Bowing to political reality, Rick Santorum suspended his presidential campaign Tuesday in the wake of polls showing him losing the April 24 Republican primary in his home state of Pennsylvania to the now almost certain nominee, Mitt Romney.
Santorum’s decision is based on practical politics. Santorum seems to understand that if he loses the Pennsylvania primary, his political viability would be gone and his ability to run in 2016 would all but evaporate. Moreover, by withdrawing now, Santorum has at least some chance of restoring favor with Governor Romney, who he called “the worst Republican in the country” to run against President Obama just two weeks ago because of his support on a state level for universal health care.
Santorum probably can’t and won’t bring a lot of support to Mitt Romney. But the fact that Santorum and Newt Gingrich have both effectively suspended their campaigns means that Romney will be able to turn his full attention to President Obama, and use the money and resources that he has against the incumbent President.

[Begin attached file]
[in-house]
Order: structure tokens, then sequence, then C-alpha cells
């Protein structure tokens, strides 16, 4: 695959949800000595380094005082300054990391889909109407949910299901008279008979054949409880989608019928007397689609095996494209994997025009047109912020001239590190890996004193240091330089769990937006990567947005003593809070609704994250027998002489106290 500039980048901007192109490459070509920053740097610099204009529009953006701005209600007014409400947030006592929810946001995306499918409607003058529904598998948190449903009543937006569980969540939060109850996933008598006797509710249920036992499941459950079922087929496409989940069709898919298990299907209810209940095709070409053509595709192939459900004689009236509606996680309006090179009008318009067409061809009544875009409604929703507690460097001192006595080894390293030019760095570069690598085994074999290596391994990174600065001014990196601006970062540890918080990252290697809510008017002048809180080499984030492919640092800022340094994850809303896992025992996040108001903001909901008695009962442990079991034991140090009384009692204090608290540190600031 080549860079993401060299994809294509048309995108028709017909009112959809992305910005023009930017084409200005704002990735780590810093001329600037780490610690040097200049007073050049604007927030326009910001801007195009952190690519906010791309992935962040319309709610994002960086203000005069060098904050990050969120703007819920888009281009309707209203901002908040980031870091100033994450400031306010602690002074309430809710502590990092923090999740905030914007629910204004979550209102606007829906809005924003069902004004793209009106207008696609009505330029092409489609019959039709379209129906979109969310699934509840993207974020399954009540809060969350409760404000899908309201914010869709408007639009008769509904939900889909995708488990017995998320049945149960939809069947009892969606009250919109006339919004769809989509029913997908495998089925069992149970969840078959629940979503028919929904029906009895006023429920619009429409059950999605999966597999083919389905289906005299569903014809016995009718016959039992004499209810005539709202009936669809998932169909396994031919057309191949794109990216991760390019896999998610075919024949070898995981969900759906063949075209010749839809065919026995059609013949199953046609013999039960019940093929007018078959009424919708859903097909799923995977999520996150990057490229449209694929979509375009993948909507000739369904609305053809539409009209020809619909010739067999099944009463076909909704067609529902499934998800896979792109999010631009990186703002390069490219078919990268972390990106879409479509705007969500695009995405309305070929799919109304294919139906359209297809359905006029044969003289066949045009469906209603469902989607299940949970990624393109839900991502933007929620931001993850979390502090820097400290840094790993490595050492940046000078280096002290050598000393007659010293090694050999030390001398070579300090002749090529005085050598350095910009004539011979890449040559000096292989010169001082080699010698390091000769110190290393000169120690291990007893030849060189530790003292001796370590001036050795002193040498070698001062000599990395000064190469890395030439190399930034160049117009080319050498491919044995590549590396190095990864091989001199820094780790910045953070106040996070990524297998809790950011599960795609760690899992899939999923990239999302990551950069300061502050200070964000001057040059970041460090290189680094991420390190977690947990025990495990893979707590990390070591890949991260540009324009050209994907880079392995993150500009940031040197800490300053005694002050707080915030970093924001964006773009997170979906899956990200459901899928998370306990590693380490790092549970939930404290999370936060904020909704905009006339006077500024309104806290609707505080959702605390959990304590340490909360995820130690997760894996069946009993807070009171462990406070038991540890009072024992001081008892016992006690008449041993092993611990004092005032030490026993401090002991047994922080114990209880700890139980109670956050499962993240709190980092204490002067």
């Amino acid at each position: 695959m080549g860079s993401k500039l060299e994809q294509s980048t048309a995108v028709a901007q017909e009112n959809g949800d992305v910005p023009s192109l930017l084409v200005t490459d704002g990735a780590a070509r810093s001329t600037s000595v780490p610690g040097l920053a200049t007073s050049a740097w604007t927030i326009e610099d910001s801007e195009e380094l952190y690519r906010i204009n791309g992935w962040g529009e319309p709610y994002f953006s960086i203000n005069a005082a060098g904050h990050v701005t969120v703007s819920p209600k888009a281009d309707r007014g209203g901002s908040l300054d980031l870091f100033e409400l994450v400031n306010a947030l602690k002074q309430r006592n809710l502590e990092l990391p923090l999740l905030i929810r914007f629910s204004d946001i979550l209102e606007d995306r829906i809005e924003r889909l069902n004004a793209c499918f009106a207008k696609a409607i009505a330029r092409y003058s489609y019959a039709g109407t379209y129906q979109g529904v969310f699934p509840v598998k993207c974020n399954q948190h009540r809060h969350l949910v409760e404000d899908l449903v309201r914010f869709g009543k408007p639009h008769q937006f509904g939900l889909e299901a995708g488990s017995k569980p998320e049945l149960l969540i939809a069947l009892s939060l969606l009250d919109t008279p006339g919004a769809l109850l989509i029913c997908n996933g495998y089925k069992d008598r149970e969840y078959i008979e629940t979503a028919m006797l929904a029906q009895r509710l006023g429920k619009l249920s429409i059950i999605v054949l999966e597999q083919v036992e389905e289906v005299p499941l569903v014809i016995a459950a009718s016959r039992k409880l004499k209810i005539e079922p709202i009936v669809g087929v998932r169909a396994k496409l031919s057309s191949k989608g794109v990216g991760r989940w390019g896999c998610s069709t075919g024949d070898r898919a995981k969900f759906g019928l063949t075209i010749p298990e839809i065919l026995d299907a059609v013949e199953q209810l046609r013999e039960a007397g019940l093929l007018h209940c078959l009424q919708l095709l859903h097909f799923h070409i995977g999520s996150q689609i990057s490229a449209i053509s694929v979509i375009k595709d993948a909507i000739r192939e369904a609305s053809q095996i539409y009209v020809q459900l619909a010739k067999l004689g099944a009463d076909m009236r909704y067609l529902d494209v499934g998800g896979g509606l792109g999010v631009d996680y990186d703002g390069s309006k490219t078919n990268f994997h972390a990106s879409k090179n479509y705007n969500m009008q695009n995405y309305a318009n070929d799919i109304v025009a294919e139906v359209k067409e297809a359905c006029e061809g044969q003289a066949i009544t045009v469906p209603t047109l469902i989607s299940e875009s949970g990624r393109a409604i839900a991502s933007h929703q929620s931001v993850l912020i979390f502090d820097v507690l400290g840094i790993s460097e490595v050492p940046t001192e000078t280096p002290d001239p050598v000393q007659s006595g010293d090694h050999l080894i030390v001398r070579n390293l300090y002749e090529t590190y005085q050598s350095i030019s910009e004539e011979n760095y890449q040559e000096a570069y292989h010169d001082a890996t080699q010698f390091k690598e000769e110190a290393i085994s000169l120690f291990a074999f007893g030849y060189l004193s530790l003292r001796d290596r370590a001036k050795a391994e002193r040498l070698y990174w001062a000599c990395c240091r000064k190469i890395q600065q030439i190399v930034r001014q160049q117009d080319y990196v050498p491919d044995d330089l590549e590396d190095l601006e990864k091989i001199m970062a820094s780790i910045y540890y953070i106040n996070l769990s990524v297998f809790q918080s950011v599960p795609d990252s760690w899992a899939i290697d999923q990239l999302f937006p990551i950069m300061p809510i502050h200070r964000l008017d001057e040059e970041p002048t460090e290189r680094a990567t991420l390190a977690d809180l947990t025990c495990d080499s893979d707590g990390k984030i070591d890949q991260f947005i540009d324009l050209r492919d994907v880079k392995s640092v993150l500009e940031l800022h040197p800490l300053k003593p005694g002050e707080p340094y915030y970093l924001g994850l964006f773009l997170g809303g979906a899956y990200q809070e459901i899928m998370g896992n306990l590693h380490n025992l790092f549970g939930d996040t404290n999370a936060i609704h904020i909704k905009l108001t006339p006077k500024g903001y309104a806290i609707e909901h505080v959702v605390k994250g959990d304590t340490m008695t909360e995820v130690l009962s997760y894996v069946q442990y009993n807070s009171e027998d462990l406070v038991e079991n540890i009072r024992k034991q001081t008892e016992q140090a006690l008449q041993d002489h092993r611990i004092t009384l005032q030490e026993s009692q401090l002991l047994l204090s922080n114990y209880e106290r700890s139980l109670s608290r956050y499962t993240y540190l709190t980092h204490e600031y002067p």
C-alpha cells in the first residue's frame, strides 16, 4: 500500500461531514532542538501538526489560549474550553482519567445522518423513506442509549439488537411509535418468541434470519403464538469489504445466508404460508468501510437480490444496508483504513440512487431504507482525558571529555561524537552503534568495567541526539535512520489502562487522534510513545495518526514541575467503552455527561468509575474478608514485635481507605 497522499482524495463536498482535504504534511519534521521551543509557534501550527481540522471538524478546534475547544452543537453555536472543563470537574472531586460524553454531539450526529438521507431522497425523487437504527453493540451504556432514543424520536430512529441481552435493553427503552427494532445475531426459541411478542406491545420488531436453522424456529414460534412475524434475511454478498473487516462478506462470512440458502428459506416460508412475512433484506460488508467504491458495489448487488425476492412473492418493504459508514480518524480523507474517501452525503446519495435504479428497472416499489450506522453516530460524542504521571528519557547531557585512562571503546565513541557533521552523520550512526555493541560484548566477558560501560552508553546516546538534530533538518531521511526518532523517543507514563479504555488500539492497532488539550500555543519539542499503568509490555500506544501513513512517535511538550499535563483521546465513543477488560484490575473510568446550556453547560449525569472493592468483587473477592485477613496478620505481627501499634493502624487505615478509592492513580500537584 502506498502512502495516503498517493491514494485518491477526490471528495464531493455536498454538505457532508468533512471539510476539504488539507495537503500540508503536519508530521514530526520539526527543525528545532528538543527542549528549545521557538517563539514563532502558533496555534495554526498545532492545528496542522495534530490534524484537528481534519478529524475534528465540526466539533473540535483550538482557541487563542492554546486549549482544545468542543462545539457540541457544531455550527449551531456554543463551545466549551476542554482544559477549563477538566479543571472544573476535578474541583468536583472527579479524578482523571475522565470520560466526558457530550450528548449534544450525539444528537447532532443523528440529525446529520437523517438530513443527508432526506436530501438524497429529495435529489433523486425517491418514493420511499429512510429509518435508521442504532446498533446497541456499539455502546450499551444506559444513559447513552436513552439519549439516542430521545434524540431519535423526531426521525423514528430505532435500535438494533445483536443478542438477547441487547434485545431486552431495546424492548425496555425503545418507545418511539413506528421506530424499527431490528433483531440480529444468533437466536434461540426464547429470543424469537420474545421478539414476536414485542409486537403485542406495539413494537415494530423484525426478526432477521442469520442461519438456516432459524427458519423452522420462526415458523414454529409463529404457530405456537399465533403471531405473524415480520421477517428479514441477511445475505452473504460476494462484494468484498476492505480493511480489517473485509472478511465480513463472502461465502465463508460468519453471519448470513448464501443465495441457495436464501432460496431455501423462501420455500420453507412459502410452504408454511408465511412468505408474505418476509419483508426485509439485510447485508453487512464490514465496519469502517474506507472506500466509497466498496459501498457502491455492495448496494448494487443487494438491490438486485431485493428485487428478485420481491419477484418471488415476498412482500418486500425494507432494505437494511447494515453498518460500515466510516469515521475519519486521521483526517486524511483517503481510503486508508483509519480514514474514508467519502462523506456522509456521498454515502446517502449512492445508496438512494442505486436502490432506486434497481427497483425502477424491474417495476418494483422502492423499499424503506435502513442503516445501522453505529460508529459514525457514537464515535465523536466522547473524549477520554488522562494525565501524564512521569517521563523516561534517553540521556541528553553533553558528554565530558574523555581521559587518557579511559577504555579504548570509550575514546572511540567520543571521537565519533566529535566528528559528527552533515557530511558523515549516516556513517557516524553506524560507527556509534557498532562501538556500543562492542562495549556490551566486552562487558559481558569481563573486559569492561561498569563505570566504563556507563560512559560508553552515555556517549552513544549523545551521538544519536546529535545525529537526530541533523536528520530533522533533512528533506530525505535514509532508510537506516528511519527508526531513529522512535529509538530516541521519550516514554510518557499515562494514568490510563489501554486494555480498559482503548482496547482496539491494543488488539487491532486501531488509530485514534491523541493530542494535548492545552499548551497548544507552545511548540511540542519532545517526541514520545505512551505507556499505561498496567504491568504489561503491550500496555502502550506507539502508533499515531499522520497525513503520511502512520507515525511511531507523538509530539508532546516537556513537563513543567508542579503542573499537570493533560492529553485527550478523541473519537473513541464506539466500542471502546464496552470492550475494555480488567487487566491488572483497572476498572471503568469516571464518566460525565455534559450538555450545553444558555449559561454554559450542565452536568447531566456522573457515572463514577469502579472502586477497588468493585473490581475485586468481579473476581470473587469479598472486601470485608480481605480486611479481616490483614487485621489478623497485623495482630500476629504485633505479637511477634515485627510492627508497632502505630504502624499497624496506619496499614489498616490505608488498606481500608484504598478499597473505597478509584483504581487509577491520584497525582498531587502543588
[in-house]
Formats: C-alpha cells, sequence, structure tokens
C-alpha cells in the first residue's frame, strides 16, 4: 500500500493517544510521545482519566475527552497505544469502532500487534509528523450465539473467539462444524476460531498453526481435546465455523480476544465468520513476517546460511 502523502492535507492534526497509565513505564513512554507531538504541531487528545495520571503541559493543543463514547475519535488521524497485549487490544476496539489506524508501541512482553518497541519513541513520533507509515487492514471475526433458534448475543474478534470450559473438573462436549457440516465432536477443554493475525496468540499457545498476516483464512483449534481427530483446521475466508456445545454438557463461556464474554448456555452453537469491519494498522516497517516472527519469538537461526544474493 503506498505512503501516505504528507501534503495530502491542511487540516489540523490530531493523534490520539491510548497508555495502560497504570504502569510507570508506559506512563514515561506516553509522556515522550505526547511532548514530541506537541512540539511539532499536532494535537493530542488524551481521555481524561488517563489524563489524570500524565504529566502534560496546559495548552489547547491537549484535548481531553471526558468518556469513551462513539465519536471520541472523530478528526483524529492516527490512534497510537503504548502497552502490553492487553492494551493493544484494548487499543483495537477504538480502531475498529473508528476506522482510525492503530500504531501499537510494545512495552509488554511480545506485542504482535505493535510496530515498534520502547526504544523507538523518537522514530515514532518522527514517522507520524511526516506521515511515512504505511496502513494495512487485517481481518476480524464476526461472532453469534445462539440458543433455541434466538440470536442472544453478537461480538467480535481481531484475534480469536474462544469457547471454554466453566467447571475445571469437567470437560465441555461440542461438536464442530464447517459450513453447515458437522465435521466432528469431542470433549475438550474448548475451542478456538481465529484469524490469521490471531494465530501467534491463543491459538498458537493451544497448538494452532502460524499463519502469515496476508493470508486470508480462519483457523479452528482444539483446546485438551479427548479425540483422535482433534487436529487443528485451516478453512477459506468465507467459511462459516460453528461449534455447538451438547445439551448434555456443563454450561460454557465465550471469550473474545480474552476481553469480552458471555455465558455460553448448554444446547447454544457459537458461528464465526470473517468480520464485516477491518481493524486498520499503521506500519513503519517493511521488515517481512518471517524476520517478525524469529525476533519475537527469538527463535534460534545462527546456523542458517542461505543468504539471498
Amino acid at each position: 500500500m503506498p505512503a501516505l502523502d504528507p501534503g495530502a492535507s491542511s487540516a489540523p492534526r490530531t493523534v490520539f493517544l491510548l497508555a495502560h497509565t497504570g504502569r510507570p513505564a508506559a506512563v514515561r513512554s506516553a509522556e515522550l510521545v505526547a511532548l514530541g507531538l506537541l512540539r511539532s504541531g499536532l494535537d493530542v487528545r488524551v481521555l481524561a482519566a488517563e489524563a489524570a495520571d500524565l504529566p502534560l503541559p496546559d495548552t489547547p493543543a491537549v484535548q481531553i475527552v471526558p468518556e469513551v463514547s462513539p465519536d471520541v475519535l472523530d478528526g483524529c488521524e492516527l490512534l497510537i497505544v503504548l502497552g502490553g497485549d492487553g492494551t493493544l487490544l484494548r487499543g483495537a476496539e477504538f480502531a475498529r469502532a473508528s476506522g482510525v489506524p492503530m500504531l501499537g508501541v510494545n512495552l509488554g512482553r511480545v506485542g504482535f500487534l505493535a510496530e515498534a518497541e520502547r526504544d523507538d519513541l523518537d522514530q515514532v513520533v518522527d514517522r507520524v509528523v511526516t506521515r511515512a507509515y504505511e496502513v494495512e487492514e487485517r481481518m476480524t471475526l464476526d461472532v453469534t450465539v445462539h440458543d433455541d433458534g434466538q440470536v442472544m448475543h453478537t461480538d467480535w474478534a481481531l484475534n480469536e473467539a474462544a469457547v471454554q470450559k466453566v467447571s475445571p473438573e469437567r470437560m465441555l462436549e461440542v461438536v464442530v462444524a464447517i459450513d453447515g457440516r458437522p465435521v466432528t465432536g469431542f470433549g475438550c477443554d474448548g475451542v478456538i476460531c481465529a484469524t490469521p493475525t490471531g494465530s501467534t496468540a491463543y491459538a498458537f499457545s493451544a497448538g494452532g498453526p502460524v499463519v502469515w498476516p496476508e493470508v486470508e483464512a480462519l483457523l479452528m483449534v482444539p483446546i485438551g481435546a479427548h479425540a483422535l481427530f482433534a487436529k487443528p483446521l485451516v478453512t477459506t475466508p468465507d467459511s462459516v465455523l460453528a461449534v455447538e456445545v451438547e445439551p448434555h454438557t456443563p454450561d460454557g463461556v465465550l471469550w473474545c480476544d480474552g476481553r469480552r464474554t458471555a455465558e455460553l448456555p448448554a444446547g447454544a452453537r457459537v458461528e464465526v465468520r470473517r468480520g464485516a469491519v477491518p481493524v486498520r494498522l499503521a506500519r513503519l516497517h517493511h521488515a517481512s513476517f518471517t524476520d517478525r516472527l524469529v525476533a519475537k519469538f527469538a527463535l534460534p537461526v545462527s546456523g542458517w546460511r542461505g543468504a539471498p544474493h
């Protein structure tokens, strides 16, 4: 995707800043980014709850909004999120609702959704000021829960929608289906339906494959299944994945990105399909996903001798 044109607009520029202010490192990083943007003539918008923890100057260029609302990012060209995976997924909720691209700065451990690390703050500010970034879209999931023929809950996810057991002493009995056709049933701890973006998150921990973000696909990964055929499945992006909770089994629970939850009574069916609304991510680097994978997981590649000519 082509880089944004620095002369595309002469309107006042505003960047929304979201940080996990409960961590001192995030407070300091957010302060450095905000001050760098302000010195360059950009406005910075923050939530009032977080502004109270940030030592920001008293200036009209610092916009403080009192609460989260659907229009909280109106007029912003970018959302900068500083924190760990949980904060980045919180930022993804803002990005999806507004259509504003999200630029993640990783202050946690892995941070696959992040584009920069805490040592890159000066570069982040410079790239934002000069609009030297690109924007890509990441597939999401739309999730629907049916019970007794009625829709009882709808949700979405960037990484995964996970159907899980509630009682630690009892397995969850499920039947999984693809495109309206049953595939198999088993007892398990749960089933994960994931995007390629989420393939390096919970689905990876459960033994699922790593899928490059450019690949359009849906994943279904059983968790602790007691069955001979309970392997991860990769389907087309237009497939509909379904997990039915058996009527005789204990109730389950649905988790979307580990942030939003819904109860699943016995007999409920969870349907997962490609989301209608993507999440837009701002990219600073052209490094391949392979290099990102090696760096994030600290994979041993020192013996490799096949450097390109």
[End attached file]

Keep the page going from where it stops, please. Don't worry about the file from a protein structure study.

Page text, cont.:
Moreover, Romney’s fundraising can now be almost totally focused on the general election, allowing him to potentially make up some of the difference in cash on hand between the incumbent President and the likely Republican challenger.
Make no mistake – today is a good day for Governor Romney. That being said, the ABC News/Washington Post poll released today has Romney trailing Obama by seven points. And while his credibility on the economy is even with the President’s credibility, Governor Romney still has liabilities that he has to address.
Regardless, the withdrawal of Rick Santorum has taken one of the roadblocks away. And a big roadblock at that.
Douglas E. Schoen is a political strategist, Fox News contributor, and author of several books including the recently released “Hopelessly Divided: The New Crisis in American Politics and What It Means for 2012 and Beyond” (Rowman and Littlefield). Available now on Amazon.com!
Follow Doug on Twitter @DouglasESchoen